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Forefront families by Sally Burgess; Developing Confidence; www.forefrontfamilies.org

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Brian and Sally Burgess

What a great thing it is to be confident!  We all relish that feeling.  Are we born with confidence?  No.  Confidence is developed over our whole lifetime.  We cannot create confidence alone.  It comes from outside influences and is developed within.  It is a precious attribute that allows us to face our lives and careers with bold anticipation. 

How do we attain confidence?  It develops from infancy.  We master our childhood milestones with the help and encouragement of our parents.  Their enthusiasm makes us want to try harder till we master the next thing.  We also learn to be confident by observing others and through practice and repetition.  We become adept by accruing knowledge and adding experience.  Our confidence grows when we are praised by others and, in particular, when the praise comes from an expert in that field. 

As we mature we become more objective.  When something goes wrong we are more inclined to pull from our previous experiences.  If we usually succeed in that skill, but something failed today, we still have confidence because of our previous positive experiences.  We gave it our best and we realize that there were probably other variables that changed the result today.  A confident person will look objectively at what went wrong and try for a positive result next time.  A person lacking confidence will think subjectively.  They will not likely have successful previous experiences to draw from, will blame themselves or others for the results and may be reluctant to try that skill again.

The more positive feedback we get the less likely we are to become fearful of failure. A perfect example is the 2009 Tour de France.  Lance Armstrong had won the Tour seven times and then retired.  When he decided to come out of retirement and join the race again, he set his own expectations.  His confidence in his ability came from his past successes.  Both he and the rest of the world knew of his reputation in cycle racing.  Therefore, his confidence was not going to be shattered if he didn’t win the race this year.  He set his own goal of standing on the podium and went home with his confidence totally intact.  Third was great for him.  The important thing is to have enough ‘positives’ in our ‘memory bank’ to counter the times when we don’t meet our own, or others’ expectations.  This is what we, as parents, need to deposit in our children’s minds so they develop and maintain confidence throughout their lives.

There are circumstances that prevent or inhibit the development of confidence.  These may range from the lack of encouragement and praise at home, through to impossible expectations a parent, teacher or coach may lay on them.  These may lead to constant failure.  It might be the comparison of one child to another, or lack of recognition of a child’s gifts and talents.  It might be constant put downs that discourage a child from trying.  It might even be the lack of a parent’s confidence.  In this situation, the parent is not demonstrating confidence and may not know how to train a child to be successful.  Then there is the belief that a confident person is just plain big-headed.  There is a huge difference between being confident in our abilities and being cocky, precocious or a showoff.  In fact, those that do exhibit bragging tendencies often lack self-confidence, and are overcompensating.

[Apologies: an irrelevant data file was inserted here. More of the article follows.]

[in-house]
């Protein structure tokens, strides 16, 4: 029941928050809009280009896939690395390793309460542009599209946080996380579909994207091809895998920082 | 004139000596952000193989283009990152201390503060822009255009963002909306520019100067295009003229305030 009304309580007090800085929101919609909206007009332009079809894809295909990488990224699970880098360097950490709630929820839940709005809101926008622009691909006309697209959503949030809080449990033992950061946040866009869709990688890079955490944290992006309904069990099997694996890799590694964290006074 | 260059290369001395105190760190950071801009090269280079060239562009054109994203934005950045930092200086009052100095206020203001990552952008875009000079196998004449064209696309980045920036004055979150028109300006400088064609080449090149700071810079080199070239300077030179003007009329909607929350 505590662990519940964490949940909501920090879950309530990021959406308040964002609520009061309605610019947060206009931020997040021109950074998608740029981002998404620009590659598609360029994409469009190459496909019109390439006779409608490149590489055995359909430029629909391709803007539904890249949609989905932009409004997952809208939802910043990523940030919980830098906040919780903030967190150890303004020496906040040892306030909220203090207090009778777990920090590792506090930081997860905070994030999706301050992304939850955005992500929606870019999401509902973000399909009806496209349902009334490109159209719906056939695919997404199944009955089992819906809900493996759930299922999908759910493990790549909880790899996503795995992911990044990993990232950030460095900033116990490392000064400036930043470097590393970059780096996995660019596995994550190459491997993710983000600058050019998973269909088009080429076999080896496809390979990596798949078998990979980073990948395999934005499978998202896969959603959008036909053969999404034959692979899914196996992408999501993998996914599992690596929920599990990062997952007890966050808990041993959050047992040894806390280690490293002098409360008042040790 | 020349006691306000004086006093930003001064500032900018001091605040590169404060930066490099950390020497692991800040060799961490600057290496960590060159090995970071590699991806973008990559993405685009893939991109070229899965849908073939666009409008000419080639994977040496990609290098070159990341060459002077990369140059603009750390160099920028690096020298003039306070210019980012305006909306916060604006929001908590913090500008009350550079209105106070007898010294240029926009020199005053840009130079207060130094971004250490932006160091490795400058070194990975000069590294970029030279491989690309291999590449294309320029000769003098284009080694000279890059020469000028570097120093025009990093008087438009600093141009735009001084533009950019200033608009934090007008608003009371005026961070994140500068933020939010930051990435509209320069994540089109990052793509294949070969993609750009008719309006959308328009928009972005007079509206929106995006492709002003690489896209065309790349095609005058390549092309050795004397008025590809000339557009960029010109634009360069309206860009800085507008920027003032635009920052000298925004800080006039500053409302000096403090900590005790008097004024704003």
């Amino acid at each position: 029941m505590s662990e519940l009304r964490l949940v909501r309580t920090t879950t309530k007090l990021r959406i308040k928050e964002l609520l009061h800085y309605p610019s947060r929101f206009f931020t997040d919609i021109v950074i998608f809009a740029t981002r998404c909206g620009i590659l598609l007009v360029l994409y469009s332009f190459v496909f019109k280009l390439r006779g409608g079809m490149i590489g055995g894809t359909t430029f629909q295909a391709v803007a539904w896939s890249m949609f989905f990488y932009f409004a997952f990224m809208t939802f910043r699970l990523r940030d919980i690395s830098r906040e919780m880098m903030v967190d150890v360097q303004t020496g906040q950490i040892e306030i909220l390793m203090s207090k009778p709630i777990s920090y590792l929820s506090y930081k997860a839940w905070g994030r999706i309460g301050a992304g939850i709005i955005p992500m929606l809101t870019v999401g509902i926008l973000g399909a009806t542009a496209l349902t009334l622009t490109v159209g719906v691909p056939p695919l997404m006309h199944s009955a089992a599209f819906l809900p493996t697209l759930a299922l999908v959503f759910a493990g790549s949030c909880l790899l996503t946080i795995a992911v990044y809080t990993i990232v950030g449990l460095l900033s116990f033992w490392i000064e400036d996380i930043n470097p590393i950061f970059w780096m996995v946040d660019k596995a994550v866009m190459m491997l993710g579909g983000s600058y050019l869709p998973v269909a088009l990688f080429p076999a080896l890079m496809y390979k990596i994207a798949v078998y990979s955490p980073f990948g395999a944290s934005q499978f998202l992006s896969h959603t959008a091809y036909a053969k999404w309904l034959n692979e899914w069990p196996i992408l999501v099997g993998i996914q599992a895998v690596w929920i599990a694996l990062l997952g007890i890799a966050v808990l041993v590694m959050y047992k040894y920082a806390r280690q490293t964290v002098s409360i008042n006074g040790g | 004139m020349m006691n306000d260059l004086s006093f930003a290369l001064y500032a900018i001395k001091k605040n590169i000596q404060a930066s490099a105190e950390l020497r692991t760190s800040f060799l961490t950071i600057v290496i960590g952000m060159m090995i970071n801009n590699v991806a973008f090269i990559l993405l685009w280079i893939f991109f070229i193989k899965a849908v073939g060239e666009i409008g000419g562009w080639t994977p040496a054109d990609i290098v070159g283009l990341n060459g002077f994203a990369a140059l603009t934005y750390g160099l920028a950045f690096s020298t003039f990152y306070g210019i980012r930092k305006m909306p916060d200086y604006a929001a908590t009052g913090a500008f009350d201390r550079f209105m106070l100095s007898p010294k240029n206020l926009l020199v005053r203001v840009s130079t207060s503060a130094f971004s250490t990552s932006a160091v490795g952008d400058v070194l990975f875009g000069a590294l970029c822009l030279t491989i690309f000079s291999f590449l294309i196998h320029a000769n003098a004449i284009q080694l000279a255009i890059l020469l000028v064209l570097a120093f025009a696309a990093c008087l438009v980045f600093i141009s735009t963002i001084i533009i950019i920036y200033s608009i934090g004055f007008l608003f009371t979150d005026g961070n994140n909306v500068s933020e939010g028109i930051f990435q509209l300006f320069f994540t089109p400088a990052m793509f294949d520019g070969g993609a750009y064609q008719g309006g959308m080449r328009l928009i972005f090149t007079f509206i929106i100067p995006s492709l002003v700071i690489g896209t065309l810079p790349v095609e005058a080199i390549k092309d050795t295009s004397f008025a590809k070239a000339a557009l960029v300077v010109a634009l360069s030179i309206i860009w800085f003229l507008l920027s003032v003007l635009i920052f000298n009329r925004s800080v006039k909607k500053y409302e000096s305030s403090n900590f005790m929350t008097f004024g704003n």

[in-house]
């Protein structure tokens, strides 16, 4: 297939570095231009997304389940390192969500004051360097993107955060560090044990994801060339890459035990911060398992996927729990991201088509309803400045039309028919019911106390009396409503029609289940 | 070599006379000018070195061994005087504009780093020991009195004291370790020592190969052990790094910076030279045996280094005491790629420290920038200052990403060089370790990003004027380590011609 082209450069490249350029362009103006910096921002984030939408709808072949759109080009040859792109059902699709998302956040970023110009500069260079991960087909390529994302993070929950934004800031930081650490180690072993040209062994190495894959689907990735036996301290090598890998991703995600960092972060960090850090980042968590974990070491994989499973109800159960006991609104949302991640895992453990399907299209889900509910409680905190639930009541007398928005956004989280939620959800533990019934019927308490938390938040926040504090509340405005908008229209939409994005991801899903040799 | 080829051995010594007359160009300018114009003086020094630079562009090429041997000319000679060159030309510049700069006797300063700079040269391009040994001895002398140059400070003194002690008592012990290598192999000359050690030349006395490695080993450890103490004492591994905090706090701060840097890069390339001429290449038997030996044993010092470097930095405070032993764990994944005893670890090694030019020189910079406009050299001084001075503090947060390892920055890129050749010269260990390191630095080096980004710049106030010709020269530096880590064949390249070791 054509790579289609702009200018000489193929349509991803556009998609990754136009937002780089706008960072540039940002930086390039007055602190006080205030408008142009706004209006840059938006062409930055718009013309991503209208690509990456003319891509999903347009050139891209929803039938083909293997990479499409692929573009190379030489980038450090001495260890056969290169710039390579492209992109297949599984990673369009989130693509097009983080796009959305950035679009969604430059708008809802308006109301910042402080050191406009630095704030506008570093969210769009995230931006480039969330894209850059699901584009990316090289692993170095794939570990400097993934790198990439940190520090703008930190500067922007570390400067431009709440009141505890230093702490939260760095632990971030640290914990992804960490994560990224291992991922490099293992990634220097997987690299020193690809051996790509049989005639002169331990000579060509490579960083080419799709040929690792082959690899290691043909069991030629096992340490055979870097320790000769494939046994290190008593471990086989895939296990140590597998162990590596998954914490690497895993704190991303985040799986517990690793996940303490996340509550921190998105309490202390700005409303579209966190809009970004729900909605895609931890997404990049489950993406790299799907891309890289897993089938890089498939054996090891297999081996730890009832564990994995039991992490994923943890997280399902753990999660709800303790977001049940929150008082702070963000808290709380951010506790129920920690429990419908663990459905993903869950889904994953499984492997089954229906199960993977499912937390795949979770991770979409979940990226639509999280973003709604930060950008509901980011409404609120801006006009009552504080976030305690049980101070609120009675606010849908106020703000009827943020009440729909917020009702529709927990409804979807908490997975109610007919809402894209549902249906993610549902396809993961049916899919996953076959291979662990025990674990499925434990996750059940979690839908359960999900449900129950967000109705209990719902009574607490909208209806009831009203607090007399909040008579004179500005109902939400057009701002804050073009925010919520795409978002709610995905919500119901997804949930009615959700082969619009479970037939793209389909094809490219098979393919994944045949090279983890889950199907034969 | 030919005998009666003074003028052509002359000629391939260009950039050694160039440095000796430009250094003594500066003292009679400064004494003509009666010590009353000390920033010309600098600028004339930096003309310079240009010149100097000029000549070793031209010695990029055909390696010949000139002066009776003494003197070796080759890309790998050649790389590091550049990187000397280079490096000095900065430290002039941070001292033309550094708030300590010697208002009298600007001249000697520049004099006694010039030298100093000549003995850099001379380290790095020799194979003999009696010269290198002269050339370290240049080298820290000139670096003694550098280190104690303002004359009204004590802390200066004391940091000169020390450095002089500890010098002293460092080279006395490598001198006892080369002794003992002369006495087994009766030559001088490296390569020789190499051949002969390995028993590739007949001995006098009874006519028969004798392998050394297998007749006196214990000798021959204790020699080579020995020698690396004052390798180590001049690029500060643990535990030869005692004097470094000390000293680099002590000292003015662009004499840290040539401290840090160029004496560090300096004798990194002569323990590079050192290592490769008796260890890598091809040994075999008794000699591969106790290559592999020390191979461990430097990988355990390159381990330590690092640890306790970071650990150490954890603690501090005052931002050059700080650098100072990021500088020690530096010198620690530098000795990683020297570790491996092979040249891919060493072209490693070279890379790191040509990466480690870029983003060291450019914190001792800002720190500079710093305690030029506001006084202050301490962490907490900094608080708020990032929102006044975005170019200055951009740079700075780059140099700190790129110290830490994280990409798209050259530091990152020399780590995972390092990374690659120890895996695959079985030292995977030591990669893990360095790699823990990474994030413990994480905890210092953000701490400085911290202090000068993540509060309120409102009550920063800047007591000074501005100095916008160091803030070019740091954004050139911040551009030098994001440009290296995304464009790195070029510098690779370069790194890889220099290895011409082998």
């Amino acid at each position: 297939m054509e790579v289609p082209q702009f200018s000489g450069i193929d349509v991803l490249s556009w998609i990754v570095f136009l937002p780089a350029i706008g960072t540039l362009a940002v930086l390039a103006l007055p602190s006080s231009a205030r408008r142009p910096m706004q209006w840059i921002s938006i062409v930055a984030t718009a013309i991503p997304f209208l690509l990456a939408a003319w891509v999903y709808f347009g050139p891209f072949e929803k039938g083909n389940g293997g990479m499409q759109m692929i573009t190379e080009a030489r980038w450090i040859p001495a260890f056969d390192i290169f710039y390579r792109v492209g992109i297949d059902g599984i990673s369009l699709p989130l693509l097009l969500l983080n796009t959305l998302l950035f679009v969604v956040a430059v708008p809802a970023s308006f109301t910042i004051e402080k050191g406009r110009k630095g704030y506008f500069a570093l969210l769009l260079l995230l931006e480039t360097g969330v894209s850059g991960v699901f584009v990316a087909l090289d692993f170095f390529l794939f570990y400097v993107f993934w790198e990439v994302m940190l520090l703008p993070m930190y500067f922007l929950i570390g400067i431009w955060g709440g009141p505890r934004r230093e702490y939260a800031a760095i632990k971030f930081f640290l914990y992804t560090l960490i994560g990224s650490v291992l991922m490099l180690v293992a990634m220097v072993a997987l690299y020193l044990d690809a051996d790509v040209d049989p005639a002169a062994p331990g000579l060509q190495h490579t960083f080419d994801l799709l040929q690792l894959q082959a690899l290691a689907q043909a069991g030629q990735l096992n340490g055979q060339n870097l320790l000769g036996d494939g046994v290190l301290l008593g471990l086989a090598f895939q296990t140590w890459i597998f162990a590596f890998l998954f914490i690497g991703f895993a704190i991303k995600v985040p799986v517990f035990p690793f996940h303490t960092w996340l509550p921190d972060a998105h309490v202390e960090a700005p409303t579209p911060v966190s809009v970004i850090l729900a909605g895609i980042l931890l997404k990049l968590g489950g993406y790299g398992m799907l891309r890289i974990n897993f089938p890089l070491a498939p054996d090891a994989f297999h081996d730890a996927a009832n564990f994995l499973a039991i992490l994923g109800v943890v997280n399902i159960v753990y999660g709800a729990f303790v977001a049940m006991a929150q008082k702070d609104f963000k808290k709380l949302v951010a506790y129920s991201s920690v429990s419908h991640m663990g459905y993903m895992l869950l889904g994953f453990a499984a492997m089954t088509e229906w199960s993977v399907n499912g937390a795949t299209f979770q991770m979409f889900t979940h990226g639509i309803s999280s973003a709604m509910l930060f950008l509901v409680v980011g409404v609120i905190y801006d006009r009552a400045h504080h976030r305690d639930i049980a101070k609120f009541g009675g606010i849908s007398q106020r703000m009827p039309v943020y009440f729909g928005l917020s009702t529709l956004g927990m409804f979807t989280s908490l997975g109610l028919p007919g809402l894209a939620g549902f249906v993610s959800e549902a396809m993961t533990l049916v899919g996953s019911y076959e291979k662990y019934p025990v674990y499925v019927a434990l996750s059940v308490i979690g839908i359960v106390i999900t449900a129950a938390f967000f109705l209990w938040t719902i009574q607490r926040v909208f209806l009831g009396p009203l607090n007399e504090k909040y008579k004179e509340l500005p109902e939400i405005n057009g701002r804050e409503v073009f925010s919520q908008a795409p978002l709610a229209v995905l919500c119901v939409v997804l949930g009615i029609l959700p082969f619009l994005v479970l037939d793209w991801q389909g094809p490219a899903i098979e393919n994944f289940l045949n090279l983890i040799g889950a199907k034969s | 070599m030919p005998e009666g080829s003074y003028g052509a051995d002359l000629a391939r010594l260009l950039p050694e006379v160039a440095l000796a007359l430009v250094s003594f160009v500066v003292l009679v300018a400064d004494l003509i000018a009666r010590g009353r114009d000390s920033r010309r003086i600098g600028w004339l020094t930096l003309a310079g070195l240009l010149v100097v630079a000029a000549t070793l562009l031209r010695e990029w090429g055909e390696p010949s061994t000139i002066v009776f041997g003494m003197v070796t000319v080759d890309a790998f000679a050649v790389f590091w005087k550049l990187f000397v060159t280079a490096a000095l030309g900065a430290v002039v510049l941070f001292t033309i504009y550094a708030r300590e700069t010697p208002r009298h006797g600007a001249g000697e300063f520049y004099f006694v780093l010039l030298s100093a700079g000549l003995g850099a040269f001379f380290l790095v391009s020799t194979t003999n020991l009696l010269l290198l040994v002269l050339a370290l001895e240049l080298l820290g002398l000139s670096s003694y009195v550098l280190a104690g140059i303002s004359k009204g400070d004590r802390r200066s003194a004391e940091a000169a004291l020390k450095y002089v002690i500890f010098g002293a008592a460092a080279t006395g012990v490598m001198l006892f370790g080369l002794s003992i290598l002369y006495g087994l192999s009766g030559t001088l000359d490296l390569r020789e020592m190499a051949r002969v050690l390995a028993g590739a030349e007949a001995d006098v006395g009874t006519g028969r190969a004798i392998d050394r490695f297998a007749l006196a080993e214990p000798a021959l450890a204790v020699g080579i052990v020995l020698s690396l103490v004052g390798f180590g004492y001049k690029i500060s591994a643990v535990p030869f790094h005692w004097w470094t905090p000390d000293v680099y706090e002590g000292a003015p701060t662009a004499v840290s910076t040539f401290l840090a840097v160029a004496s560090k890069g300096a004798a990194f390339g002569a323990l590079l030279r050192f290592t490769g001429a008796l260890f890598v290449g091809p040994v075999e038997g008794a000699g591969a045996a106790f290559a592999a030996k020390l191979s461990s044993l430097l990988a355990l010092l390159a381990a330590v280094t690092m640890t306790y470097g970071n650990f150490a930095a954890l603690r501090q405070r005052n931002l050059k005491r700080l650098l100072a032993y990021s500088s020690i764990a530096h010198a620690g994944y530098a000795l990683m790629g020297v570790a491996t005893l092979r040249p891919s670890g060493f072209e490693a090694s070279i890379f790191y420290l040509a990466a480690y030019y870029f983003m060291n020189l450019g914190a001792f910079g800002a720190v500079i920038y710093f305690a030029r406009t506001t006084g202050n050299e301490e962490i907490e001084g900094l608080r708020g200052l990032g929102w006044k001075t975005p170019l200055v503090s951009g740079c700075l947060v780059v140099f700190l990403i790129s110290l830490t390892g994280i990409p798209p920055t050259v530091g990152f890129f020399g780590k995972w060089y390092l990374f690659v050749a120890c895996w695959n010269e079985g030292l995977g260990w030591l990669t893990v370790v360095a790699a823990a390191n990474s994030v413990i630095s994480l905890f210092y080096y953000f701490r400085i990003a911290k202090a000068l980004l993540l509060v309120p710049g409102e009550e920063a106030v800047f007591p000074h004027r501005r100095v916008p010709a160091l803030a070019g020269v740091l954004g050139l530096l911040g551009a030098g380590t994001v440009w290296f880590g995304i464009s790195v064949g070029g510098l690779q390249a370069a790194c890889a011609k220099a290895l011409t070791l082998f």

We need to teach our kids how to succeed in skills and abilities. We also need to teach them to be humble and acknowledge those who helped them get there.  Kids need to understand the reactions of those around them, especially those who would want to pull them down.  They need to learn how to be team players and to pass it on by encouraging and coaching others.  They need to be around successful people to fuel their own confidence.           

If you, as a parent, do not have confidence, then there are many available resources.  Everyone has the right and the need to feel confident.  We don’t have to be confident at everything.  After all, we are all lifelong learners.  Allow yourself to be pleased with your own efforts.  Set goals that are attainable and then goals that make you stretch.  Accept that becoming confident will be difficult to achieve, that you will need to work at it, and that there will be a few failures along the way.  Schedule those in!  We only get one ‘go’ at life and we need to make the most of it.  Be brave!  Be bold! 

If you have any comments or questions on this subject, please do not hesitate to contact us at sally@forefrontfamilies.org. We invite you to also check out our website at www.forefrontfamilies.org and our blog site at www.forefrontfamilies.blogspot.com for further assistance.

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